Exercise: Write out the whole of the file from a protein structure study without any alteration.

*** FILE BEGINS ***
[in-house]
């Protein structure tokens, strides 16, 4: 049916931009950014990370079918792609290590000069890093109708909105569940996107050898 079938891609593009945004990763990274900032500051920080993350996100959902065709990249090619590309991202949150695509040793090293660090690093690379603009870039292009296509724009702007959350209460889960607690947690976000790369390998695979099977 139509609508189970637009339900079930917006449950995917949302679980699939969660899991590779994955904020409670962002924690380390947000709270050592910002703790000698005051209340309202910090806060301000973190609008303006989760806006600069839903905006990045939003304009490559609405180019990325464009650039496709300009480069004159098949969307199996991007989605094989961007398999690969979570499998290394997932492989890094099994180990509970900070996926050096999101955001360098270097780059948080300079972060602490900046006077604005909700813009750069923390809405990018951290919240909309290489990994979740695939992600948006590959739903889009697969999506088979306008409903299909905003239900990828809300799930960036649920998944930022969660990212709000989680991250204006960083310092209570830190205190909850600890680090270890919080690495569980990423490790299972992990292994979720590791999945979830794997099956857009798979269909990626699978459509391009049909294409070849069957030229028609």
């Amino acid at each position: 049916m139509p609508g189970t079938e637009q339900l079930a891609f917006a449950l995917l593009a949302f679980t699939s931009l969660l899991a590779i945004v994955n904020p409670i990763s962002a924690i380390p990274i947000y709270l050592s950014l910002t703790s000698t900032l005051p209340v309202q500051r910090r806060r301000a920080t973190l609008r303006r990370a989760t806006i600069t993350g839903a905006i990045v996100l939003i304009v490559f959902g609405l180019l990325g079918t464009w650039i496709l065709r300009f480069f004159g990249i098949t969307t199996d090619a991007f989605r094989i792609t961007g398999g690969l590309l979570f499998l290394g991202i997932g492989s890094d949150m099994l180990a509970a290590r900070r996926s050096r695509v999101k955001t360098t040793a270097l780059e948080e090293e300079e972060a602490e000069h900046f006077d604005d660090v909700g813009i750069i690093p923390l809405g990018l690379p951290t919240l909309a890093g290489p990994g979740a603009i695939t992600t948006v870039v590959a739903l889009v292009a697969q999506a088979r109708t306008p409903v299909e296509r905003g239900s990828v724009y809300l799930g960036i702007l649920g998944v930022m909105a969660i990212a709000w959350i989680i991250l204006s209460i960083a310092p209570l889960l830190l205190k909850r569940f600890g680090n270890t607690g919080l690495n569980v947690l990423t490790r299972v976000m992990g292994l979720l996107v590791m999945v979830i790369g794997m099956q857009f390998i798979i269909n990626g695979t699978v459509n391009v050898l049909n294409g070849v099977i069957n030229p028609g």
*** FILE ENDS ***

[in-house]
């Protein structure tokens, strides 16, 4: 049916931009950014990370079918792609290590000069890093109708909105569940996107050898 079938891609593009945004990763990274900032500051920080993350996100959902065709990249090619590309991202949150695509040793090293660090690093690379603009870039292009296509724009702007959350209460889960607690947690976000790369390998695979099977 139509609508189970637009339900079930917006449950995917949302679980699939969660899991590779994955904020409670962002924690380390947000709270050592910002703790000698005051209340309202910090806060301000973190609008303006989760806006600069839903905006990045939003304009490559609405180019990325464009650039496709300009480069004159098949969307199996991007989605094989961007398999690969979570499998290394997932492989890094099994180990509970900070996926050096999101955001360098270097780059948080300079972060602490900046006077604005909700813009750069923390809405990018951290919240909309290489990994979740695939992600948006590959739903889009697969999506088979306008409903299909905003239900990828809300799930960036649920998944930022969660990212709000989680991250204006960083310092209570830190205190909850600890680090270890919080690495569980990423490790299972992990292994979720590791999945979830794997099956857009798979269909990626699978459509391009049909294409070849069957030229028609």
């Amino acid at each position: 049916m139509p609508g189970t079938e637009q339900l079930a891609f917006a449950l995917l593009a949302f679980t699939s931009l969660l899991a590779i945004v994955n904020p409670i990763s962002a924690i380390p990274i947000y709270l050592s950014l910002t703790s000698t900032l005051p209340v309202q500051r910090r806060r301000a920080t973190l609008r303006r990370a989760t806006i600069t993350g839903a905006i990045v996100l939003i304009v490559f959902g609405l180019l990325g079918t464009w650039i496709l065709r300009f480069f004159g990249i098949t969307t199996d090619a991007f989605r094989i792609t961007g398999g690969l590309l979570f499998l290394g991202i997932g492989s890094d949150m099994l180990a509970a290590r900070r996926s050096r695509v999101k955001t360098t040793a270097l780059e948080e090293e300079e972060a602490e000069h900046f006077d604005d660090v909700g813009i750069i690093p923390l809405g990018l690379p951290t919240l909309a890093g290489p990994g979740a603009i695939t992600t948006v870039v590959a739903l889009v292009a697969q999506a088979r109708t306008p409903v299909e296509r905003g239900s990828v724009y809300l799930g960036i702007l649920g998944v930022m909105a969660i990212a709000w959350i989680i991250l204006s209460i960083a310092p209570l889960l830190l205190k909850r569940f600890g680090n270890t607690g919080l690495n569980v947690l990423t490790r299972v976000m992990g292994l979720l996107v590791m999945v979830i790369g794997m099956q857009f390998i798979i269909n990626g695979t699978v459509n391009v050898l049909n294409g070849v099977i069957n030229p028609g």